FAQ: Why are the author and illustrator of an illustrated book often kept apart during the creative process?
This is a question I often get asked, so I thought I’d finally write a post about it. Also do check out this excellent post by Naseem Hrab that includes answers from various Canadian publishers.
In all the books I’ve ever illustrated (picture books and chapter books) but not written, I have never worked directly with the author during the creative process. Before I became a children’s book illustrator, I had always assumed that the author and illustrator would work closely together throughout – aren’t they a TEAM, after all?
What I was shocked to discover, when I was asked to illustrate my first picture book by Simon & Schuster: that the illustrator is given a LOT of creative freedom. I was used to being micromanaged by freelance art clients when I used to do custom illustrations, being told exactly what I was supposed to draw. When I was told that Michael Ian Black (author), Laurent Linn (S&S art director) and Justin Chanda (S&S editor/publisher) wanted to see what MY vision was, I was both terrified and excited.
One of my early mentors (Cecilia Yung, art director at Penguin) explained that keeping the author and illustrator separate during the creative process is to protect the illustrator. She said that authors tend to already be very opinionated and feel strongly about their own vision for their story and if they were allowed to interact closely with the illustrator throughout, there would be a lot of “draw this, no not like, like THIS”:
Many authors also don’t appreciate how much the illustrator’s own vision can enhance the book.
Authors may also be shocked to find out that sometimes they may even be asked to CHANGE THE TEXT because of the illustration process.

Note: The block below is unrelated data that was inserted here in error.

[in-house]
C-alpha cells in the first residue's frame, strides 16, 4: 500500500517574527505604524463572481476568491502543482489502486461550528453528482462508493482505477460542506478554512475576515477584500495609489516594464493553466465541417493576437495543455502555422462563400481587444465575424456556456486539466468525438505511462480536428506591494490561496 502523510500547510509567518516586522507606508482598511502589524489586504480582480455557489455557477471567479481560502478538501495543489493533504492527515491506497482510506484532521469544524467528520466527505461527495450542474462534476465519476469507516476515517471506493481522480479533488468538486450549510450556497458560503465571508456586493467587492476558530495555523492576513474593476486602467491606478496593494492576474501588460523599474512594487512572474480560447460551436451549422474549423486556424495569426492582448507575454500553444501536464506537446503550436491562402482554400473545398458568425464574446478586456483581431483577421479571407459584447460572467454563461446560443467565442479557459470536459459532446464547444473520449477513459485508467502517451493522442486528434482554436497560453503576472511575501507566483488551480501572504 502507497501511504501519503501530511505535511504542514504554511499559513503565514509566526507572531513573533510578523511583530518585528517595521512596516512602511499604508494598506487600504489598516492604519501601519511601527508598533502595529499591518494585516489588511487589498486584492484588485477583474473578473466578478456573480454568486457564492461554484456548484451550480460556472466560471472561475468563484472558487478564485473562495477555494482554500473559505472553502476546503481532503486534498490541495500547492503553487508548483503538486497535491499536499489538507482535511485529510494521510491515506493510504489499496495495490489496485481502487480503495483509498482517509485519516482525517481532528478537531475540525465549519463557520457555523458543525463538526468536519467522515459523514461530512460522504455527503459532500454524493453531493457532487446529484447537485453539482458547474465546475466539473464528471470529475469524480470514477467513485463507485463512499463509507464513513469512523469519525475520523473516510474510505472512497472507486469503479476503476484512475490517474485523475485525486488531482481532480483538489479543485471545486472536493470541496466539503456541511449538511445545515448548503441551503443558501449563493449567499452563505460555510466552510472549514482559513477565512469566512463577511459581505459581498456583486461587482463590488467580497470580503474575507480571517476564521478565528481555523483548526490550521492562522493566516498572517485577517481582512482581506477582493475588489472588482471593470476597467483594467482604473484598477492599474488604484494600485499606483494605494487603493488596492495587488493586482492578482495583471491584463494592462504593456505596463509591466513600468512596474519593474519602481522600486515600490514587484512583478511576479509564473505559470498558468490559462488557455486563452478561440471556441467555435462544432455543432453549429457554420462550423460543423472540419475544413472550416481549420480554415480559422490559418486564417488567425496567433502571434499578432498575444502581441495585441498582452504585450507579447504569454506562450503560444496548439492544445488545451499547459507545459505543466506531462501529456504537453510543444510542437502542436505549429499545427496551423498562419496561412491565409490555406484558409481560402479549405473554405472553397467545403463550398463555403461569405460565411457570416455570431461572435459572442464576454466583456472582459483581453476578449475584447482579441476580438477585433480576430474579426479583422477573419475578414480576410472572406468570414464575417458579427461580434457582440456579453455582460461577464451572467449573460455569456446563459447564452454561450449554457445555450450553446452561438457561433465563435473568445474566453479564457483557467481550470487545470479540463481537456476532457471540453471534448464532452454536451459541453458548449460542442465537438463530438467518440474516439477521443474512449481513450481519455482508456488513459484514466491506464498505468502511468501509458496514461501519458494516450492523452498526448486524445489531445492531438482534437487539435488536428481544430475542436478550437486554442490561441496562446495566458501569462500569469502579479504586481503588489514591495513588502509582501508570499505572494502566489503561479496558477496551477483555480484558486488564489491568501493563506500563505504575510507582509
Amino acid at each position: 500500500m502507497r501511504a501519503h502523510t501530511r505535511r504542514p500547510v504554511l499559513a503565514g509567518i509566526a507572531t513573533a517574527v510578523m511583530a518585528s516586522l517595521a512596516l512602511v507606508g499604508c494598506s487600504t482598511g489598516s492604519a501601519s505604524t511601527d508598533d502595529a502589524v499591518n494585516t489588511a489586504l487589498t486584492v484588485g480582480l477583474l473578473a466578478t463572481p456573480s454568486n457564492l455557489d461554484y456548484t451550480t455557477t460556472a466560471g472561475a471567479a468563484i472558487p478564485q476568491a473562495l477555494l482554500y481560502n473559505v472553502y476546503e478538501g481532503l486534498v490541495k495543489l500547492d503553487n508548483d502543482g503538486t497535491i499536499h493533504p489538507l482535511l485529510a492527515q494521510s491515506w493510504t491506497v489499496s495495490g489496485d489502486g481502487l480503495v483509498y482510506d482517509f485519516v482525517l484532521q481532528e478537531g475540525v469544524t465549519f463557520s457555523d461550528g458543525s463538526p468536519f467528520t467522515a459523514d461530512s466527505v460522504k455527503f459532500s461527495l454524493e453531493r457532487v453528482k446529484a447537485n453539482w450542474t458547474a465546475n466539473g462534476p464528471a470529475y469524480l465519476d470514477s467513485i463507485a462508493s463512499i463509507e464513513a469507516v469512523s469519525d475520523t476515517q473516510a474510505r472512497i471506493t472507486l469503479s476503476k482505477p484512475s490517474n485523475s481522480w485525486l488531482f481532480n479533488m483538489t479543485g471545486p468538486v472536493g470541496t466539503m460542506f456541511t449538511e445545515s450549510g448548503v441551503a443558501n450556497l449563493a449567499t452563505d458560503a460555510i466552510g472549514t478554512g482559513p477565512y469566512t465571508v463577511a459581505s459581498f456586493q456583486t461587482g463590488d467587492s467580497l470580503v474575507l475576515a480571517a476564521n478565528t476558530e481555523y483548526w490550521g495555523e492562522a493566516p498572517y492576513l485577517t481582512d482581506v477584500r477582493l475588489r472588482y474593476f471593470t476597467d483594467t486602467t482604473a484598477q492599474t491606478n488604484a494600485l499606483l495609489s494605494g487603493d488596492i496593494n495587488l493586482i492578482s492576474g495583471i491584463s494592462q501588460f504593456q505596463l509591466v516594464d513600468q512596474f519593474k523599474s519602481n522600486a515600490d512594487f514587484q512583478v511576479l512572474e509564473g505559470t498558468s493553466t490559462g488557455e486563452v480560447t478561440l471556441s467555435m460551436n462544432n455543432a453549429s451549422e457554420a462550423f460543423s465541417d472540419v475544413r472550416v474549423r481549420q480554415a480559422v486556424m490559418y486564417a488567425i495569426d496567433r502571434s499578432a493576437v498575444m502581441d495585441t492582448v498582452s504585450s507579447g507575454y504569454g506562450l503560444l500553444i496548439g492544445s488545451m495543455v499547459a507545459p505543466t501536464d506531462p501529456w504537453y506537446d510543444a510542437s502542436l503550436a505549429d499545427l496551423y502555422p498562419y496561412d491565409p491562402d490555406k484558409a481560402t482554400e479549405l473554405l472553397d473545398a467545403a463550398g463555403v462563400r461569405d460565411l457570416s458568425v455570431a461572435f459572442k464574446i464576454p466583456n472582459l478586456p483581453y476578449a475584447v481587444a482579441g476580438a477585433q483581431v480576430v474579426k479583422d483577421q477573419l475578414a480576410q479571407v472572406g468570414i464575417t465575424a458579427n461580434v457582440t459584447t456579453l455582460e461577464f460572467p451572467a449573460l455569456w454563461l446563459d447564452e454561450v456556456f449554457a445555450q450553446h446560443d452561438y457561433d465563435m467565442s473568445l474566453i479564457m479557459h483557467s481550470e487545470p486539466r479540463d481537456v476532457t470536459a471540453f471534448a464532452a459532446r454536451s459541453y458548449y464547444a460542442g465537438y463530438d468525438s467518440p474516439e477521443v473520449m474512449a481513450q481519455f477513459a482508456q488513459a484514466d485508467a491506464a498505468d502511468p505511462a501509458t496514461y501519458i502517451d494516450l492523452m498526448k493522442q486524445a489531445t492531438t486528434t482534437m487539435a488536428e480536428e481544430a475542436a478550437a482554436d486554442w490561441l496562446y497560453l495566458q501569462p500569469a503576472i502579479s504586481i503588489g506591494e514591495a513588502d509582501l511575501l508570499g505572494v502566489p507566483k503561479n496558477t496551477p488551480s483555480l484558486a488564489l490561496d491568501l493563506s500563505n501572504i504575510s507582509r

This has happened several times during my books with Michael Ian Black. I feel INCREDIBLY lucky that Michael is an author who trusts the illustrator completely.
The very first picture book I was asked to illustrate was I’M BORED, written by Michael. Here’s the first version of the manuscript that Justin Chanda (our editor) sent me:
Notice the lack of page breaks. Notice that Michael didn’t even specify the gender of the child (!). This was all left up to me.
And in an example that shows how the ending of a book changed because of my illustrations, take I’M SAD. The ending was originally supposed to be funny, with the Potato trying to follow an astronaut out into space. I love Michael’s quirky sense of humour!
I went through a couple of rounds of sketches, but the art director and editor really liked one of the illustrations I came up for a bittersweet moment before the end. The editor talked to Michael about the possibility of changing the ending, and Michael was totally on board. (YES, I continue to feel very lucky to be working with this creative team for so many reasons).
Here’s the new ending to I’M SAD:
None of this would have happened if the author, editor and art director hadn’t given me the freedom to bring my own vision to the project. A side note about I’M SAD – when I first read Michael’s mss, I cried. Part of it was because of what was going on in my life at the time but also because Michael is such such an amazing writer. But the problem was that I cried pretty much every time I started working on it, so I read the mss over and over again until it DIDN’T make me cry anymore, so I could be more objective and do a better job as an illustrator.
NOTE: Although most traditional publishing houses tend to keep the author and illustrator separate during the creative process (including houses I’ve worked with: Simon & Schuster, Random House, HarperCollins), there are always exceptions. Sometimes the author and illustrator have approached the publishing house as a team, for example, or have already worked closely together. Or the nature of a book requires more interaction between the author and illustrator, especially for nonfiction, or when different cultures are involved. I’ve heard from some of my illustrator friends that certain publishers DO closely involve the author throughout the creative process.
When I was asked to illustrate the Mitzi Tulane picture books, the editor forwarded a request from the author, asking if the main character’s doll could look like her own daughter’s doll. I said yes, of course, because the main character was based on Lauren McLaughlin’s adopted daughter and so was the doll, Gigi Gaboo.
You can find out more about how Mitzi Tulane was made here.
Anyway, I could go on WAY too long on this topic (and have, during workshops I’ve given on the picture book creative process), but here are some additional resources you might find useful:
My other FAQ entry: “I just finished writing my picture book story. What next? How do I find an illustrator?”